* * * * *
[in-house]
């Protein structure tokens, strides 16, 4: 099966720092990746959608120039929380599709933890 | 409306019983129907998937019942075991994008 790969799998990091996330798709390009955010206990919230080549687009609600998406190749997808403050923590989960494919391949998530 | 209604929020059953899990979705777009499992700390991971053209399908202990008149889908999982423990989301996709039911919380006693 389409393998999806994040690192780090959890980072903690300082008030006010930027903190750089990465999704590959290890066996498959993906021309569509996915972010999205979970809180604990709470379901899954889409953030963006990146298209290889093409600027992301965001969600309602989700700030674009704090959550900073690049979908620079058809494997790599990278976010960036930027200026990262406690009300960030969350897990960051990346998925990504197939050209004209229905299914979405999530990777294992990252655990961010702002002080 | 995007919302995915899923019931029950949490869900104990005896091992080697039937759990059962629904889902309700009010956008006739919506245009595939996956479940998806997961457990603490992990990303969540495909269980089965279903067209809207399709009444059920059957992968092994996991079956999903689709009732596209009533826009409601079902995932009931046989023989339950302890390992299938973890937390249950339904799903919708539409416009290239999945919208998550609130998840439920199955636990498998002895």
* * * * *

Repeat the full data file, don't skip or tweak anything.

[in-house]
């Protein structure tokens, strides 16, 4: 099966720092990746959608120039929380599709933890 | 409306019983129907998937019942075991994008 790969799998990091996330798709390009955010206990919230080549687009609600998406190749997808403050923590989960494919391949998530 | 209604929020059953899990979705777009499992700390991971053209399908202990008149889908999982423990989301996709039911919380006693 389409393998999806994040690192780090959890980072903690300082008030006010930027903190750089990465999704590959290890066996498959993906021309569509996915972010999205979970809180604990709470379901899954889409953030963006990146298209290889093409600027992301965001969600309602989700700030674009704090959550900073690049979908620079058809494997790599990278976010960036930027200026990262406690009300960030969350897990960051990346998925990504197939050209004209229905299914979405999530990777294992990252655990961010702002002080 | 995007919302995915899923019931029950949490869900104990005896091992080697039937759990059962629904889902309700009010956008006739919506245009595939996956479940998806997961457990603490992990990303969540495909269980089965279903067209809207399709009444059920059957992968092994996991079956999903689709009732596209009533826009409601079902995932009931046989023989339950302890390992299938973890937390249950339904799903919708539409416009290239999945919208998550609130998840439920199955636990498998002895």